Bruce Springsteen’s album Born in the U.S.A. was released 30 years ago today: June 4, 1984. Here are some facts you can drop when the anniversary comes up around the water cooler.
The album is Springsteen’s most successful, selling 15 million copies. That number puts it in the company of the Saturday Night Fever soundtrack, Journey’s greatest hits, and Alanis Morissette’s Jagged Little Pill.
The title song was first recorded in the Nebraska sessions in a stark arrangement that’s worlds away from the thunderous sound of the album version. (The original recording was released on the Tracks boxed set in 1998.) Once Springsteen and the band hit on the new arrangement, they nailed it in just a handful of takes.
Seven of the album’s 12 songs were released as singles and entered the top 10, meaning that over half of all Springsteen’s career top 10 hits came from Born in the U.S.A.
“Dancing in the Dark” was composed in a situation mirroring its angry lyrics, when producer Jon Landau told Springsteen that great as the album was, it needed a big single. Springsteen stormed off and wrote “Dancing in the Dark,” a synth-driven first single that achieved Landau’s goal of landing Springsteen on the charts with a fresh, contemporary sound.
Born in the U.S.A. didn’t produce a #1 single—and in fact, Springsteen has never in his career topped the charts. “Dancing in the Dark” peaked at #2, blocked from the top spot by the wild success of Prince’s “When Doves Cry.”
The album’s iconic cover was shot by Annie Liebovitz. Springsteen was forced to deny rumors that the image showed him urinating on the flag. “We took a lot of different types of pictures,” he said, “and in the end, the picture of my ass looked better than the picture of my face, that’s what went on the cover.”
Springsteen never liked making music videos, but he agreed to film a live spot for “Dancing in the Dark” during a show at the St. Paul Civic Center—a venue later replaced by the Xcel Energy Center. The official video, directed by Brian DePalma, was preceded by an abortive earlier attempt that would have had Springsteen and Clarence Clemons dancing alone against a black backdrop. Here’s rehearsal footage from what would have been that version of the video:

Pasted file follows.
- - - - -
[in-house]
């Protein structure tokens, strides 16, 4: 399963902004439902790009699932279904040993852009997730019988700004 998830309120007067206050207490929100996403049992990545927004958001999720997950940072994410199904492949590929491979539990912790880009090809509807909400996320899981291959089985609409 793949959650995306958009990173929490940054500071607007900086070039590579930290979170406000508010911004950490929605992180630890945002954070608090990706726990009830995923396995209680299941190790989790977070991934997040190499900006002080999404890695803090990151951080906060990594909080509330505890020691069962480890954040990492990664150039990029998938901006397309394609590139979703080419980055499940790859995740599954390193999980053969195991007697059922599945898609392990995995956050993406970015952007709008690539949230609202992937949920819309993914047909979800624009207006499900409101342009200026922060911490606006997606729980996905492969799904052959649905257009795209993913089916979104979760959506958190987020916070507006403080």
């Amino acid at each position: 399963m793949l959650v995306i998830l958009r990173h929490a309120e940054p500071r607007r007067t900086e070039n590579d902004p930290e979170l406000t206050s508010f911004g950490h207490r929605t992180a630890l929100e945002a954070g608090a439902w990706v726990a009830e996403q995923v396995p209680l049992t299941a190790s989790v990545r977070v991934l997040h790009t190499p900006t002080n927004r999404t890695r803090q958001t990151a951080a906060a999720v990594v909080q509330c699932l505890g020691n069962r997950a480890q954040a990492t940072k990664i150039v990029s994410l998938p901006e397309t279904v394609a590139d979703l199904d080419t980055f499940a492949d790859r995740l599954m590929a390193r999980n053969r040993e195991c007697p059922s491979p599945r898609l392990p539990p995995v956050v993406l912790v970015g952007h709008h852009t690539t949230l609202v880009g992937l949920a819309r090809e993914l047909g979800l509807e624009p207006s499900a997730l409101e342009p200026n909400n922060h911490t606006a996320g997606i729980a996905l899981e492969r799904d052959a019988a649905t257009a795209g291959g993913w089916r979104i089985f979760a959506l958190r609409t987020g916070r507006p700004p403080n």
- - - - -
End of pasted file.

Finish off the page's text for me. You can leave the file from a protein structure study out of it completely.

Born in the U.S.A. was the last album recorded with the E Street Band before the band was temporarily dissolved. The album’s studio successor, Tunnel of Love (1987), was recorded by Springsteen alone with an engineer; band members added some touches to the album later, but after a fractious tour behind that album, Springsteen wouldn’t record another album with the E Street Band until 2002’s The Rising.
Ronald Reagan complimented Springsteen after conservative writer George Will saw a show on the Born in the U.S.A. tour (at the invitation of Max Weinberg, a politics junkie who brought the whole panel of This Week with David Brinkley) and wrote an approving column about it. “America’s future rests in a thousand dreams inside your hearts,” said Reagan at a New Jersey campaign stop. “It rests in the message of hope in songs of a man so many young Americans admire: New Jersey’s Bruce Springsteen.” The singer quickly distanced himself from Reagan, to the delight of Democratic presidential nominee Walter Mondale. Springsteen, declared Mondale, “may have been born to run, but he wasn’t born yesterday.”
Springsteen took a break from the Born in the U.S.A. tour to wed actress Julianne Phillips in a tightly-guarded late-night ceremony at which the Boss had three best men: Clemons, Landau, and Steve Van Zandt. (Phillips can be seen picking Springsteen up at the end of the “Glory Days” video.) Tunnel of Love chronicled the strain in Springsteen’s marriage, and the couple were in the process of separating by the time of the Tunnel of Love tour, when Springsteen was photographed on a hotel balcony with longtime friend and band member Patti Scialfa. Springsteen and Phillips divorced in 1989; Springsteen and Scialfa wed in 1991 and remain married, with three children.